75th Anniversary of End of World War II - A Pictorial Narration

By Stephen P D’Souza, Melbourne
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Sep 2, 2020

September 2, 2020 marks the 75th Anniversary of the end of World War II, as on this day the Japanese delegation formally signed the ‘Instrument of Surrender’ on board the battleship USS Missouri, marking the official ending of the War. On September 1, 1939 when Germany invaded Poland, it was the second time the world went to war and with the Japanese surrender on September 2, 1945 - the World War II was finally over.

On another front, the World War II ended with the unconditional surrender of Germany to the Western Allies and to Russia in the second week of May 1945. However, in the East, victory and surrender would not come easily for the Allies in the Pacific Theatre. The war in the Pacific had started with the Japanese bombing of Pearl Harbor in Hawaii on December 7, 1941. After years of battles and unsuccessful attempts at negotiating a treaty between the Allies (France, Great Britain, the United States, the Soviet Union and to a lesser extent China) and the Axis powers (Germany, Italy and Japan), the United States dropped bombs on Hiroshima and Nagasaki in early August 1945. A week later, on August 15, 1945 (August 14th in the West), Japan announced its intention to surrender.

Visiting the site that dragged America into World War II

And touring the battleship where all of it ended, too …

In Pearl Harbor, Honolulu, Hawaii in the United States

Witnessed the destruction and scars of history’s aches

Here is a pictorial journey of them all, clubbed together

Where the start, climax and end of the War gather!

Battleship USS Missouri:

Instrument of Surrender:

On September 2, 1945 - in Tokyo Bay aboard the battleship USS Missouri, representatives of the Allied and Axis Powers met in a solemn ceremony to “conclude an agreement by which peace can be restored.” Following Allied Powers’ Supreme Commander General Douglas MacArthur’s introductory speech, representatives of the Empire of Japan were directed to step forward and sign the two copies of the Instrument of Surrender. General MacArthur then signed on behalf of all the Allied Powers followed by the representatives of Allied nations in attendance. General MacArthur concluded the ceremony by saying: “Let us pray that peace be now restored to the world and that God will preserve it always. These proceedings are closed!” With those words, World War II was over. The ceremony aboard the deck of the Missouri lasted 23 minutes and was broadcast around the globe.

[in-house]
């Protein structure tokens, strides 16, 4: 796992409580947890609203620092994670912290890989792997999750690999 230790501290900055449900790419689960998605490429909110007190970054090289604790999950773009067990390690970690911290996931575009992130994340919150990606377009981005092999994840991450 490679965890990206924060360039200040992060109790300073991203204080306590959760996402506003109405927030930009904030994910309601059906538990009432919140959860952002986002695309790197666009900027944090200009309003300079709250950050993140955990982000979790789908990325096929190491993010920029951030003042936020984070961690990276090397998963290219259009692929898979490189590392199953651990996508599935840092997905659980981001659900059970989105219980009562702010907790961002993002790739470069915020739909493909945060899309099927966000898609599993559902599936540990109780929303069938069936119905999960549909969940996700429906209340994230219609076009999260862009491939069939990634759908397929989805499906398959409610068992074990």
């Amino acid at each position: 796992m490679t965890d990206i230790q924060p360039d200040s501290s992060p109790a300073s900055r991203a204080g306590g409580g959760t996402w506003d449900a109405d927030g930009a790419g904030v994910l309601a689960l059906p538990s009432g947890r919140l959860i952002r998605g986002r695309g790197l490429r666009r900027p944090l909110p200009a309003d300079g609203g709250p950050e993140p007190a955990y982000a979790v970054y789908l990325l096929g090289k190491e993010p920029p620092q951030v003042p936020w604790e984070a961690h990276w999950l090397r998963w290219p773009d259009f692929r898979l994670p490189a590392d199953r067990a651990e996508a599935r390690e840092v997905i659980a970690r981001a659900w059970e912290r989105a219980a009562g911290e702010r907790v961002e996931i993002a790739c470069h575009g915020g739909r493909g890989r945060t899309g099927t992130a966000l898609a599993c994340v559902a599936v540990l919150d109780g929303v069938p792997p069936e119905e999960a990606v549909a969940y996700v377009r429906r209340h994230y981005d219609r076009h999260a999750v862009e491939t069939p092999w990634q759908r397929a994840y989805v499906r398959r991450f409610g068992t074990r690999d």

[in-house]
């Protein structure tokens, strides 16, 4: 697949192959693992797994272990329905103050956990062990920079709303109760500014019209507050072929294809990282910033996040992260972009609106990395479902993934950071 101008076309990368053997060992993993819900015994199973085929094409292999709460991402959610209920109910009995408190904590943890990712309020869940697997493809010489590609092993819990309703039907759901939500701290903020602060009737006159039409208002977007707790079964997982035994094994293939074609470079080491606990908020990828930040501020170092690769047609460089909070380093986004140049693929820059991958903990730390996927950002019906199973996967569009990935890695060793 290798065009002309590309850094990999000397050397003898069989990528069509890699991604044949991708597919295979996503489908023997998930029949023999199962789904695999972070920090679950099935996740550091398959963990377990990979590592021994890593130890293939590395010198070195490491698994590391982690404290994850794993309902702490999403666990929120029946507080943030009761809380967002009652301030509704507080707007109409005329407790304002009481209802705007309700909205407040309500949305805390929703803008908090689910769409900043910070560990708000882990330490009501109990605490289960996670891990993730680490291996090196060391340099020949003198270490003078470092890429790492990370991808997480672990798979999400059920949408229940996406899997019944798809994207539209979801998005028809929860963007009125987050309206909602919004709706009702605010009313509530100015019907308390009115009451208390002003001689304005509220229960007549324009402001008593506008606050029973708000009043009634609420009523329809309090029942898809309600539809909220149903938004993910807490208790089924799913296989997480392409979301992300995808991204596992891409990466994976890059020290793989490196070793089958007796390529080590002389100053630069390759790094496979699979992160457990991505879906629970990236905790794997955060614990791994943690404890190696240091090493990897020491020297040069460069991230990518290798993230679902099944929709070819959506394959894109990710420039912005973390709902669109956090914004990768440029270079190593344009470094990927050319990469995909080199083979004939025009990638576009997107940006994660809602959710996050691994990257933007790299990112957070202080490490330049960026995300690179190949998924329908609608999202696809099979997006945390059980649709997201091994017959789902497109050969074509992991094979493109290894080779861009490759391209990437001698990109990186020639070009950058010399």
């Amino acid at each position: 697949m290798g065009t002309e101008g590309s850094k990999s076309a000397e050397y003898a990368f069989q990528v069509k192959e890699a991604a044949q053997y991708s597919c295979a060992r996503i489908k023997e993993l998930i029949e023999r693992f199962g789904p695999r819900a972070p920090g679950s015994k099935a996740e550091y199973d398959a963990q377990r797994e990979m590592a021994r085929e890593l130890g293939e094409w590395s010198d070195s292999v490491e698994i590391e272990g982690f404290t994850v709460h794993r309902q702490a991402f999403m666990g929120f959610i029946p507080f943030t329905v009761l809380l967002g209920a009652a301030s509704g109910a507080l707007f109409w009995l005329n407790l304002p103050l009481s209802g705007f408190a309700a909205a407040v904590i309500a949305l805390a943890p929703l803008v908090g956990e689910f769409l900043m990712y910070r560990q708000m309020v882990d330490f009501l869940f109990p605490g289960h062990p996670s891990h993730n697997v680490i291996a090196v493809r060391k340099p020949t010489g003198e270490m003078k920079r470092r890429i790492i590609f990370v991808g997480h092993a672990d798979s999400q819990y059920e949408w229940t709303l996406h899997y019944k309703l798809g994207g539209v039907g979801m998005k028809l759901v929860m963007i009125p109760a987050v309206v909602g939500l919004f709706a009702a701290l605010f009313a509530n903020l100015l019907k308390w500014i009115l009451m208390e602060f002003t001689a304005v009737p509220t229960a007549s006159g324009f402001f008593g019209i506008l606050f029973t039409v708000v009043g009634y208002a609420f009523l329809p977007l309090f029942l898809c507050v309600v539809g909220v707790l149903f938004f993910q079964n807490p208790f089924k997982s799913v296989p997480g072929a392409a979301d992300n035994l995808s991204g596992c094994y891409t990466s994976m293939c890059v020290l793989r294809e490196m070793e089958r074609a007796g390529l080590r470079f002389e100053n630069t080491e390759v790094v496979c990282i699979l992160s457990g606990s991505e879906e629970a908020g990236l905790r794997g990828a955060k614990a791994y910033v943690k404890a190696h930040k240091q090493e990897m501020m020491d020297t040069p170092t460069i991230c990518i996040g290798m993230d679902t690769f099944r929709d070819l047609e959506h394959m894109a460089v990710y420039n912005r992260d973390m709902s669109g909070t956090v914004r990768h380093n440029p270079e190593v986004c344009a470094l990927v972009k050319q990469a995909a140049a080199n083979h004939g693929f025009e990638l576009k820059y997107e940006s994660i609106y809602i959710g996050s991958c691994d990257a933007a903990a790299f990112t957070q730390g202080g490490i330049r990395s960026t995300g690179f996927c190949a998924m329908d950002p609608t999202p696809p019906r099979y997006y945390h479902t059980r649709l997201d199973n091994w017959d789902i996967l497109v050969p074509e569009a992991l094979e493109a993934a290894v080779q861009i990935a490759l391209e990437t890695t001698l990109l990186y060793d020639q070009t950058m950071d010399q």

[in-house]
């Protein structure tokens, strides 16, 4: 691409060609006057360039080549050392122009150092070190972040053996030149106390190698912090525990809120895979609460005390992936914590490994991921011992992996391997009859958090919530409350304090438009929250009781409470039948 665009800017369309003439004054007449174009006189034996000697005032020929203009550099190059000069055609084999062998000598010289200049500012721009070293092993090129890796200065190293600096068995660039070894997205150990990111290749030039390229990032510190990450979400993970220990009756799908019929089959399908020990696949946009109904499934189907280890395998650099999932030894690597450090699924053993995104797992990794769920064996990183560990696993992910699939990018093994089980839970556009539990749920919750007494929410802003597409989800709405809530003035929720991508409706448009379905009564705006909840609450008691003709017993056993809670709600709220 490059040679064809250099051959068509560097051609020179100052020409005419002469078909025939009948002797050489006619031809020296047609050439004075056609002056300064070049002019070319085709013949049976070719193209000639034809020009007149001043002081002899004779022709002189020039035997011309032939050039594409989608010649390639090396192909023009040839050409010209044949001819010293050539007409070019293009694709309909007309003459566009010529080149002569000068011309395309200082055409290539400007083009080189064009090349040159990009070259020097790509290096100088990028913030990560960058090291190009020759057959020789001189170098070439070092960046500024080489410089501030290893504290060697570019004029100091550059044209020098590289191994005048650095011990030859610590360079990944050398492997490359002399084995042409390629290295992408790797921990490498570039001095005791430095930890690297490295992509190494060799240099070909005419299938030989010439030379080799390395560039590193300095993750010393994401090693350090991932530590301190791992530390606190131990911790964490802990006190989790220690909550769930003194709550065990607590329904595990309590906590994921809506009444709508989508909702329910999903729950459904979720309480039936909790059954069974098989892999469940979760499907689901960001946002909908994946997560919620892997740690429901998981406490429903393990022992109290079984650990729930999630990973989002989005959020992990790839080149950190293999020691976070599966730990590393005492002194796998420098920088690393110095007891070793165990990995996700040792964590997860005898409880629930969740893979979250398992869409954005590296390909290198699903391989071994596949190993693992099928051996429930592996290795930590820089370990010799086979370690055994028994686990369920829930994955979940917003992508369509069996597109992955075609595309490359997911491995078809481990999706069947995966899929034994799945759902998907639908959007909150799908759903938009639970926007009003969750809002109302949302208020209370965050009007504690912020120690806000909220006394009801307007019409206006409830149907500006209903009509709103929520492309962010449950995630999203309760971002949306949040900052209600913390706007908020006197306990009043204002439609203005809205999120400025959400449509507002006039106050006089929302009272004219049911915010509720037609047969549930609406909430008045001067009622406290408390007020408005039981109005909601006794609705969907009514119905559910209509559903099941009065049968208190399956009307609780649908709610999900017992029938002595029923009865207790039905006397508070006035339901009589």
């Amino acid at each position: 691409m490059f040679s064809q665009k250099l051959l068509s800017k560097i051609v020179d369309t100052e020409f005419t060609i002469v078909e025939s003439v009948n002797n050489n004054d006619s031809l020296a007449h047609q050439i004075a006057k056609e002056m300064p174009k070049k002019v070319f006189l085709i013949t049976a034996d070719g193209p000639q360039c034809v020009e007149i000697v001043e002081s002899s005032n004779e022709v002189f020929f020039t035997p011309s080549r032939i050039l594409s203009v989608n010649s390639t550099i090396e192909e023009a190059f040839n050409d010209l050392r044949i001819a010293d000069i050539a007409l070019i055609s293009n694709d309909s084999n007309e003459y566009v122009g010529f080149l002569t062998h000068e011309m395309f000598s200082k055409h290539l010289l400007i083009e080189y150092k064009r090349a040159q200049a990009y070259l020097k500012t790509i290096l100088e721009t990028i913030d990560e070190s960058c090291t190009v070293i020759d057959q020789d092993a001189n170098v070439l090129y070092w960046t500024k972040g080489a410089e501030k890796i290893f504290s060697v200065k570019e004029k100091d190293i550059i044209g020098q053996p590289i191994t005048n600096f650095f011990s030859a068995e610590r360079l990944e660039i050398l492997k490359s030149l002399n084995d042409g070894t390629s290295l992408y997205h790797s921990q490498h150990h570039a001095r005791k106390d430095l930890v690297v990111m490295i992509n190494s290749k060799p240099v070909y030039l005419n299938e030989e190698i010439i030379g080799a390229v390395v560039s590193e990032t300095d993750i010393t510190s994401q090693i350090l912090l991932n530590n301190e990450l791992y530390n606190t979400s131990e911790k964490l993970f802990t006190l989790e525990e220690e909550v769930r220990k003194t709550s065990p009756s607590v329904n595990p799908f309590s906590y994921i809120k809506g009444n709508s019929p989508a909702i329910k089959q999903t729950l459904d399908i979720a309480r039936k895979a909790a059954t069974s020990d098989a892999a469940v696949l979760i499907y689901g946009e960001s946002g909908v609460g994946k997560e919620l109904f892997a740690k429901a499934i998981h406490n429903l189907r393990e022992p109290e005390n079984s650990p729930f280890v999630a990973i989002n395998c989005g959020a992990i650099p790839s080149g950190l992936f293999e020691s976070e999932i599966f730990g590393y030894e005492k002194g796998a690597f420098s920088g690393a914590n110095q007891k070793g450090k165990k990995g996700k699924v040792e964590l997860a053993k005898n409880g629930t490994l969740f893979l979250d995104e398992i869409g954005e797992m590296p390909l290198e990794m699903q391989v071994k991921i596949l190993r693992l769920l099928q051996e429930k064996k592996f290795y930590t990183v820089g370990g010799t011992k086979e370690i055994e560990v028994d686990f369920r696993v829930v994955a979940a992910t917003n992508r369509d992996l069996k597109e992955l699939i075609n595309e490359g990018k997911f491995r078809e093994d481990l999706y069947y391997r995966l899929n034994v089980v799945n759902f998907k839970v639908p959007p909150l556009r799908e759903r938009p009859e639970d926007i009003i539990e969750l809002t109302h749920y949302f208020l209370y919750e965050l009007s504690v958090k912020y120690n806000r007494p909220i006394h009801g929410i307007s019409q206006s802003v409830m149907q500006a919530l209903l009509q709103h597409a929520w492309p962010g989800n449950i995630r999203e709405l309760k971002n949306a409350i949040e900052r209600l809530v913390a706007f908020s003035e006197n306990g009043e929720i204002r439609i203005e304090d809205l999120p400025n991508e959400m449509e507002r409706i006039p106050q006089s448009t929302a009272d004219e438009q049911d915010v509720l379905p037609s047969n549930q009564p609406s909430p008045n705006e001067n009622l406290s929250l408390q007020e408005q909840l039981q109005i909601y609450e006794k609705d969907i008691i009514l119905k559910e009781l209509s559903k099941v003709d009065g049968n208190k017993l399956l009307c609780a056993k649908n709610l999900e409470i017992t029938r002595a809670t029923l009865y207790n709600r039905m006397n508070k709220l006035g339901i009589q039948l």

Rewind - Before the Storm:

At dawn on 7 December 1941 more than half of the United States’ Pacific Fleet, approx. 150 vessels and service craft, lay at anchor or alongside piers in Pearl Harbor. All but one of the Pacific Fleet’s battleships was in port that morning, most of them moored to quays flanking Ford Island. By 10.00 am, the tranquil Sunday calm had been shattered. 21 vessels lay sunk or damaged, the fighting backbone of the Fleet apparently broken. Smoke from burning planes and hangars filled the sky. Oil from sinking ships clogged the harbour. Death was everywhere!

Before this attack, the United States was not directly involved in World War II. The surprise offensive by the Japanese dragged America into war …

Pearl Harbor today:

Pearl Harbor, an American lagoon harbour on the island of O’ahu, Hawaii on the west of Honolulu is now a National Historic Landmark, though quiet today is still displaying the scars of war. There are five major historical sites currently in the World War II Pacific National Monument apart from many other places of significance. However, Pearl Harbor is more than just a reminder of the past as it is also a working Joint Naval and Air Force base. Today, the Japanese constitute the highest number of tourists who visit Hawaii and to the Memorial that sees two million visitors a year. The influence of the Japanese is so much evident that during my visit, in many pockets of the Island, I was left wondering whether it was an American State or a Japanese colony. Allies in the First World War and Allies now, history has indeed come a full circle!

‘Mangalore’ in World War II Map:

 

 

 

Comment on this article

  • Alzira Mascarenhas, Mangalore/Melbourne, Australia

    Mon, Sep 7 2020

    Dear Stephen,

    Well researched and detailed write up on history. Wars come and go, peace prevails but your words, pictures and narrative are top notch, 100/100.

    Coronovirus will surely make it into history books someday, and with sincerity, I strongly recommend your writing to be part of History curriculum. Every child and adult alike will revel in the in depth knowledge and documentation have provided. Great going ! Keep going !

    Agree [9]

  • Stephen P. D'Souza, Kadri, Mangalore / Melbourne

    Fri, Sep 4 2020

    Mr Mohan Prabhu – that is an in-depth personal experience of yours of the war times that you have shared and thanks for your appreciative comments.

    I learn during the World Wars, the Arabian Sea was a beehive of activity during the British era. I am also given to understand that the glass doors of St Aloysius High School class rooms were replaced by wood to protect from any direct hit from the warships on the Arabian Sea, the entire school building in the firing line, though I love to have more clarification on this.